Saturday, 9 July 2016

Federico Fellini's "La Strada" – A Fool's Errand

In a somewhat Shakespearian set-up, we have a strongman king of his motorbike-caravan, his unofficial wife and a fool who has an overwhelming compulsion to undermine the king and to point out his folly, ideally in front of an audience.  Unlike Shakespeare, however, this is not a licensed fool and the king is so angered by his taunts that he attacks him whenever he sees him.

Imagine if King Lear reacted the same way.

'To give away thy land
Come place him here by me
Do thou for him stand.'

s.d. Lear repeatedly punches and kicks the Fool in the body and head.
‘Why, after I have cut the egg i' th' middle and eat up the
meat, the two crowns of the egg. When thou clovest thy crown i'
th' middle and gav'st away both parts, thou bor'st thine ass on
thy back o'er the dirt. Thou hadst little wit in thy bald crown
when thou gav'st thy golden one away.’

s.d. Lear takes a knife and slashes the Fool’s face from side to side.


Zampanò (Anthony Quinn) buys Gelsomina (Giulietta Masina) from her poor family to be his travelling entertainment act assistant and to sleep with him in his motorbike-caravan as they tour the country.  She is a simple girl who doesn’t seem to cope well with life but she enjoys being an artiste.  She doesn’t enjoy Zampanò’s frequent womanizing or his habit of training her like a dog, whipping her until she learns the act.  Sound familiar?  Yes, we are in tart with a heart territory here.  There are few things I hate more in books and films than a tart with a heart.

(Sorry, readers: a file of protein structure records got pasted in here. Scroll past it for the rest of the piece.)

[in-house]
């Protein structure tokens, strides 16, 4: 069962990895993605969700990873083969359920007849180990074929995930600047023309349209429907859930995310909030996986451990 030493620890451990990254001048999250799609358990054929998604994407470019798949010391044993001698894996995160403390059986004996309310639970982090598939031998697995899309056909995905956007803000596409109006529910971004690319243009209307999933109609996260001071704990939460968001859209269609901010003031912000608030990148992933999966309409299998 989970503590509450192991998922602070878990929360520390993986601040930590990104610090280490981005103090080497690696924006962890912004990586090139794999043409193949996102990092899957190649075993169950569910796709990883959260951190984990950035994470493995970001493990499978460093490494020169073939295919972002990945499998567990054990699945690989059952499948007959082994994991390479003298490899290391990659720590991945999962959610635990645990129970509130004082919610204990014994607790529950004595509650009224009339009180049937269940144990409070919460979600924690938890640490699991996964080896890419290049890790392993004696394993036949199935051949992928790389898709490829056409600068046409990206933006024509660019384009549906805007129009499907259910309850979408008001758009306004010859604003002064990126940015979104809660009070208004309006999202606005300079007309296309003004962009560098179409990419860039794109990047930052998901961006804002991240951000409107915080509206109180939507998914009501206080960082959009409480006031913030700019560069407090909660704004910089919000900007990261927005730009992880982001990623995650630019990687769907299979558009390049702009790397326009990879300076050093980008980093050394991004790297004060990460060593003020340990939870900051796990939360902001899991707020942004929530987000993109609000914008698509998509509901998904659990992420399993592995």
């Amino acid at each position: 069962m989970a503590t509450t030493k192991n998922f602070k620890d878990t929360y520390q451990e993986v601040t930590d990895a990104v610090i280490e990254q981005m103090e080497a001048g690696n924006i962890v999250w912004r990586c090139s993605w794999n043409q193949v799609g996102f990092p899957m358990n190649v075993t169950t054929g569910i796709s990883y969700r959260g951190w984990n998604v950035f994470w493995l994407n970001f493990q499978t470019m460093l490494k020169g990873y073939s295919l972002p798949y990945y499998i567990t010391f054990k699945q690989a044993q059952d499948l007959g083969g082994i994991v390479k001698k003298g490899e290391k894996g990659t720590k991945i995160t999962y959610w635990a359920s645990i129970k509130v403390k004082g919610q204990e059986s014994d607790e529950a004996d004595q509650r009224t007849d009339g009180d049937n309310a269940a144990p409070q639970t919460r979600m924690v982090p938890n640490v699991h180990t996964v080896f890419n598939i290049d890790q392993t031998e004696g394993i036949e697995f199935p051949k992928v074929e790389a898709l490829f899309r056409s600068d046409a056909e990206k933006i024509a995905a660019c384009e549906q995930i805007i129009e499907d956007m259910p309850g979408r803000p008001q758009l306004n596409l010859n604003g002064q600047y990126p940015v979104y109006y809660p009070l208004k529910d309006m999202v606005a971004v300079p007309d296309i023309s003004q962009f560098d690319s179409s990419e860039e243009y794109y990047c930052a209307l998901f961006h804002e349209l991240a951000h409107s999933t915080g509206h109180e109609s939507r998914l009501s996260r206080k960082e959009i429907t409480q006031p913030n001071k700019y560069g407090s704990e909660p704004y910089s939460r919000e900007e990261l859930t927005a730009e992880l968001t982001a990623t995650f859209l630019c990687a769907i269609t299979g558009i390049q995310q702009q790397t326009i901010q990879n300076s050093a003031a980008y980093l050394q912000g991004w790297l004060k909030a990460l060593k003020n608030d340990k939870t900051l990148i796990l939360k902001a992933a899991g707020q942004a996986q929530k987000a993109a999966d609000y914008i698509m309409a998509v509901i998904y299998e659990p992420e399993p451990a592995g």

Review continues below...

Inspire your baby with the Visual Baby series of picture ebooks.  Original patterns and art designed for young eyes. Try them today by clicking the covers below.


"It's the only thing that stops her crying" Katie Alison
"All three of my children love this book"  Janice Peterson
"Moons, trees, leaves... fabulous!" Linda Matson 

Among those few things I hate more than a tart with a heart are plaintive melodies played over and over and adult characters who jump around and chuckle with the glee of a child.

This film has those things as well.

I’m also very uninterested in womanizing characters – a problem I’ve faced in other Fellini films.  When Zampanò gets drunk and tearful at the end after hearing of the fate of Gelsomina after he abandoned her, it’s the sentimental emotion of a wife-beater in his cups.  When he sobers up he’d do exactly the same things again.

Personal Score: 4/10

This is part of a series of film reviews where I give my comments on IMDB Top 250 films as a writer. The idea is that over time these posts will build into a wide-ranging writing resource.

For more details about the approach I've taken, including some important points about its strengths and weaknesses (I make no claims about my abilities as a film critic or even the accuracy of my comments... but I do stand by the value of a writer's notes on interesting films), see my introductory post here.

No comments:

Post a Comment